Talk Talk Talk Talk Talk Myself to Death: Anybody but Reid

Tuesday, December 16, 2008

Anybody but Reid

Over at FiveThirtyEight--which I haven't been following as closely since the election, I must admit--Nate Silver, in response to a comment be a reader, makes an unfortunate but true point:

Harry Reid has been exceptionally ineffective as the Democrats' majority leader.

The number of cloture votes skyrocketed in the 110th Congress following the Democratic takeover of the Senate and Reid's assumption of the majority leader position. The Senate voted on 112 cloture motions in the 110th, exactly double the number (56) of cloture votes in the 109th Congress, and two-and-a-half times as many as the average number of cloture votes (44) over the previous nine Congresses.

. . .

There are basically two mechanisms that a majority leader can employ to limit filibusters: firstly, he can threaten to block votes on certain of the opposition party's legislation (or alternatively, present carrots to them for allowing a vote to proceed), and secondly, he can publicly shame them. Reid managed to do neither, and the Senate Republicans did fairly well for themselves considering that they were in a minority and were burdened by a President with negative political capital.

I don't imagine the culture of the Senate changing in the new Congress so long as it's under Reid's direction, and Reid is highly unlikely to be replaced.

. . .

The bottom line, however, is that the Republicans are filibustering more and more often because they can get away with it. If Reid can't get them to pay a greater public price, then the Democrats ought to find somebody else who can.

It should be noted that Harry Reid has made a couple of gutsy, effective moves, such as the time he forced the Senate into a closed session to discuss the unfinished investigation into intelligence failures before the Iraq War. The fact that, even after this dramatic demonstration, the Senate Intelligence Committee continued to drag its feet only underscores the futility of Reid's leadership.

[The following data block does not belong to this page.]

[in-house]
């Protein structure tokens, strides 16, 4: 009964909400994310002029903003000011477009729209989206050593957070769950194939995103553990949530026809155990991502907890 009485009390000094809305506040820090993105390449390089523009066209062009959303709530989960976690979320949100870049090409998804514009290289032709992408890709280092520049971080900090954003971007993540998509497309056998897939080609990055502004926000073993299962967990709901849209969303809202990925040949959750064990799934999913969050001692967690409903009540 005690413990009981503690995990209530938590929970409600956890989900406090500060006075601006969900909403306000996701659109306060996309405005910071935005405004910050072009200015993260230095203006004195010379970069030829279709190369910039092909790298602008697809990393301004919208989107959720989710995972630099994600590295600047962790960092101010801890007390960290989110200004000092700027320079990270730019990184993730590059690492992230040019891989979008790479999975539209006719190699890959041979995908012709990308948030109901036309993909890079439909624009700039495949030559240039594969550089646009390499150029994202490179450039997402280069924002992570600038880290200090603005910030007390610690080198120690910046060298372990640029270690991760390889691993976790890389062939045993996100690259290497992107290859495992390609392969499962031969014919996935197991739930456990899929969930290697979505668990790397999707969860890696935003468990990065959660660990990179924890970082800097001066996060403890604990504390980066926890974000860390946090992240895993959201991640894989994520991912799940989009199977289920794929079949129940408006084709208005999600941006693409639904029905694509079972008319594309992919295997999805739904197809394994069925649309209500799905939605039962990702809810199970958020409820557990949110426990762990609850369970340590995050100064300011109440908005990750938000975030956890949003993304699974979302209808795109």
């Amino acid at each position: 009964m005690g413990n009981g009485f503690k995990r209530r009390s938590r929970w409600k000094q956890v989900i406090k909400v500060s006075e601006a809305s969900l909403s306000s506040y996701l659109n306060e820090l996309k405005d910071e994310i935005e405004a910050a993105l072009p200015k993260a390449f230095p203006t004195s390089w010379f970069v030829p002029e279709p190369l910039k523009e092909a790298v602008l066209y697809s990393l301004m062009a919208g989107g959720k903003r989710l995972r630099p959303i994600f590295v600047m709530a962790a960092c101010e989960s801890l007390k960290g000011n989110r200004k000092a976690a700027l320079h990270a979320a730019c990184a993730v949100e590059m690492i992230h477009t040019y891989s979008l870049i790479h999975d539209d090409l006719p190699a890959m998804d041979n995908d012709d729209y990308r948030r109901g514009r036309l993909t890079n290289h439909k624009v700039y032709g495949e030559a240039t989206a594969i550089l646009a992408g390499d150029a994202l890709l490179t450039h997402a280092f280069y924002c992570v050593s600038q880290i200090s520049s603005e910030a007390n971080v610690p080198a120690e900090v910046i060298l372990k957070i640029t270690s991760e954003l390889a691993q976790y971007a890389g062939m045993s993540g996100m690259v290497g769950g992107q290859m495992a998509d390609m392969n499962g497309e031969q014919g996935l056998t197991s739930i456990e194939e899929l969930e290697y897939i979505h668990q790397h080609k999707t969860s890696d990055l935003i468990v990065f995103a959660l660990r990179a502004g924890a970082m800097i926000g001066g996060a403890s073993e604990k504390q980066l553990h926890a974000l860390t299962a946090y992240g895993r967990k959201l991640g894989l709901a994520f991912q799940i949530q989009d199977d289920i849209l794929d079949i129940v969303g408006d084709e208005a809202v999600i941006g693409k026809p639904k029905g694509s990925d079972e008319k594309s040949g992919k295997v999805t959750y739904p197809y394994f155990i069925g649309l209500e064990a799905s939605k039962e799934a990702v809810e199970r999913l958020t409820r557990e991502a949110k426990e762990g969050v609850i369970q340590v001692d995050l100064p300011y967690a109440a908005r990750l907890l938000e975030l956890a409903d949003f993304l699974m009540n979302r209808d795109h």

Over the last few days, the Republicans have put the Democrats on notice that they have no interest in changing their obstructionist ways. One move I've felt he should make for quite some time is to dump the virtual filibuster. Under current Senate rules, the mere threat of a filibuster is as effective as a filibuster itself. If you've ever seen Mr. Smith Goes to Washington, you now that that's no way to filibuster. Reid should make filibustering senators stand up and continue talking if they want to hold on to the floor. If you're not suffering, then you're not filibustering. Unfortunately, Reid isn't likely to make such a confrontational move. So we may be in for two more years of Republicans having far more influence than their minority numbers should suggest.


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